A Sense of Place: Getting to Know Your Surroundings

By — Nature Deficit Disorder Special Edition Contributor
Updated on May 17, 2010
If we are to have peace with the planet, children and adults must become more familiar with the land and resources near where live. The person who knows the land and its inhabitants is the one who will care about natural resources, native plant and animal diversity, and natural beauty.
There is a cost to being in close touch with your local environment: you may realize what we have already lost and what we are still losing. Aldo Leopold, the legendary ecologist and writer, said it best, “One of the penalties of an ecological education is that one lives in a world of wounds.” The more you understand about how the earth works - its past history, inhabitants, processes, and interactions – the sooner you will recognize when something isn’t right. As you get to know your world you will know what is being lost, you will see changes, you will feel the loss, and you will know where action is needed. You will be able to educate others and base your arguments to policy makers on knowledge, experience, and facts. That is precisely why all adults and children should have a good “sense of place.”

The Benefits of Paying Attention to Nature

The more you know about your bit of the planet the more you will want to live more lightly on the land. Many people feel that the most meaningful thing they have done for the earth is something they have done close to home, like:

  • Preserve a local wetland.
  • Take a group of children on a nature walk.
  • Shop and eat locally.
  • Plant native trees in a local park.
When you focus on your own community, you can make a big difference. It is good to remember that when you take care of your own creek, you change the world downstream.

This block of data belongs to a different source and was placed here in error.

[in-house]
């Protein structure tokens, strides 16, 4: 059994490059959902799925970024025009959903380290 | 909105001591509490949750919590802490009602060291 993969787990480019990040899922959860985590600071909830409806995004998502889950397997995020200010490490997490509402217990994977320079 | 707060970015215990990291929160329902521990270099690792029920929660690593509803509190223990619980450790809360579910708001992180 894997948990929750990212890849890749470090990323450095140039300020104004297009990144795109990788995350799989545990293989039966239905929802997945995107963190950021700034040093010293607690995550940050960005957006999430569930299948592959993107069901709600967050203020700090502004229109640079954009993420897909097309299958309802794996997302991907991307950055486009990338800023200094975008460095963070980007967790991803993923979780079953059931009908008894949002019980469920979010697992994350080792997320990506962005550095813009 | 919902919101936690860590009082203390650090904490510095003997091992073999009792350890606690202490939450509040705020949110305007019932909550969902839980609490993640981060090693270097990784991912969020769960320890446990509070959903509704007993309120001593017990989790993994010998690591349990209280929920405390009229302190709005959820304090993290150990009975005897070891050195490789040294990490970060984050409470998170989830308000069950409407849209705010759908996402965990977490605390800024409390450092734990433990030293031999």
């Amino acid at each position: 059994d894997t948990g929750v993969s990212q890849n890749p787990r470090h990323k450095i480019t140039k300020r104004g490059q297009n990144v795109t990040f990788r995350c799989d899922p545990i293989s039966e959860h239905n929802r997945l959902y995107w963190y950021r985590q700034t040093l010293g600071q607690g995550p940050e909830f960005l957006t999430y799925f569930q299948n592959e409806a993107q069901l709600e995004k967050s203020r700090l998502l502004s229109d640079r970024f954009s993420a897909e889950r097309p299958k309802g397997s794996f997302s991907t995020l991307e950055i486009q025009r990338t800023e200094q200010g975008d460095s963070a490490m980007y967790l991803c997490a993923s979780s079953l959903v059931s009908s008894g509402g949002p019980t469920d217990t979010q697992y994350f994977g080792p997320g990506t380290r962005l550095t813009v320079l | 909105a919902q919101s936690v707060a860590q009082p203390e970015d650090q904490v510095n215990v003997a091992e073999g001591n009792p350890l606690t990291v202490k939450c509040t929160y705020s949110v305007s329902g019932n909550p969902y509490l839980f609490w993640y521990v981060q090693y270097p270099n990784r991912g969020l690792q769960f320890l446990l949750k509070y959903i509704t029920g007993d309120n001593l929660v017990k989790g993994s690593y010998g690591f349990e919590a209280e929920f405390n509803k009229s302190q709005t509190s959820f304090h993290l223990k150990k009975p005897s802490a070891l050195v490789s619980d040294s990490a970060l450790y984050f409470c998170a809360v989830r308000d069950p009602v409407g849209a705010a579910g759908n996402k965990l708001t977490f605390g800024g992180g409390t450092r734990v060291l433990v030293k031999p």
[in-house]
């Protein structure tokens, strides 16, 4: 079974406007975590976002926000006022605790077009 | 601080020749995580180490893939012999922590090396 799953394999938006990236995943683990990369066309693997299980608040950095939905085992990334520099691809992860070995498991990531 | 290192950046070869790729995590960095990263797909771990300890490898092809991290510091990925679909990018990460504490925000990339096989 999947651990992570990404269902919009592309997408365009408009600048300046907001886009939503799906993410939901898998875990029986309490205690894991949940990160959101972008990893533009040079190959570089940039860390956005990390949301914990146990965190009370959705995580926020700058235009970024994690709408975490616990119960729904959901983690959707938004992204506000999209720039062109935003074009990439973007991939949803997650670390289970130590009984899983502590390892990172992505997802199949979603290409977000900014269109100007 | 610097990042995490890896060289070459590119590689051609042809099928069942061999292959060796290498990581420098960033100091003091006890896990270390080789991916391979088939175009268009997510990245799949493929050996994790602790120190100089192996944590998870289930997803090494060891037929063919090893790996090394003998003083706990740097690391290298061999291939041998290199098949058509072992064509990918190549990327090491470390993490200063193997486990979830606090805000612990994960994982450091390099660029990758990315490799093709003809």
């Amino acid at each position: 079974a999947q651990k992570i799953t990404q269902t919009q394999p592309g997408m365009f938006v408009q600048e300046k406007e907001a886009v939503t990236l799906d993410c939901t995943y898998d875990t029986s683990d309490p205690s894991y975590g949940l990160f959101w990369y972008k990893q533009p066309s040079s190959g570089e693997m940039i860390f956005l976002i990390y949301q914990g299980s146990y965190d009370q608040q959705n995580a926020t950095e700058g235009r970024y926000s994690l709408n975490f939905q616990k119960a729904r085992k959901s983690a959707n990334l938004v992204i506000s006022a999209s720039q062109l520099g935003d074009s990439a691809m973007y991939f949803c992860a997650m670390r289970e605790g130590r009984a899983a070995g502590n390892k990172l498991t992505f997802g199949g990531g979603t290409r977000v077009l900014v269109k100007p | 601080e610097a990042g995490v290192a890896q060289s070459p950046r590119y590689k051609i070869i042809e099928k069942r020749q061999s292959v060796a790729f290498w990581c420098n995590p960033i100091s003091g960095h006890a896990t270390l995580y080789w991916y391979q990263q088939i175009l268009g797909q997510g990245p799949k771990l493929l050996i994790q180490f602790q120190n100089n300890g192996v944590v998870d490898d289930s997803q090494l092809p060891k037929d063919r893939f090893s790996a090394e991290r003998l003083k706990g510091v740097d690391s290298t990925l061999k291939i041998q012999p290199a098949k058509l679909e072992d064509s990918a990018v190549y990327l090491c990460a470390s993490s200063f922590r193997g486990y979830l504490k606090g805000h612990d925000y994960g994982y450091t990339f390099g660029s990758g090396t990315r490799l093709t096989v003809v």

Questions to Ask and Answer to Better Understand Your Environment

Start by getting to know the place in which you live.

  • What are the rock layers beneath your feet? How did they get there? Do they contain fossils?
  • What do fossils tell us about ancient environments of the place? Was there a warm, shallow sea there?
  • What influence did the ancient sea have on today’s world?


Glaciers were the most recent great continental ice sheet in North America. 

  • Was it covering your backyard, your school ground?
  • How long ago was it there and where did it come from?
  • How deep was the ice and how fast did it move?
  • What impact did the glacier have on today’s landscape?


  • What is a watershed?
  • How high is your home or school above sea level?
  • What does the water carry with it on its journey to the sea?
  • If all the water is flowing into the sea, how does it get back to your home or school?  


What did your county look like at the time of European settlement 200 years ago?

  • How much land was covered by forest?
  • What trees and other plants grew there?
  • Why are the native plants so important to your home or school area, and what can you do to preserve them?
  • Which plants in the woodland near your home or school can you eat or use as medicine?
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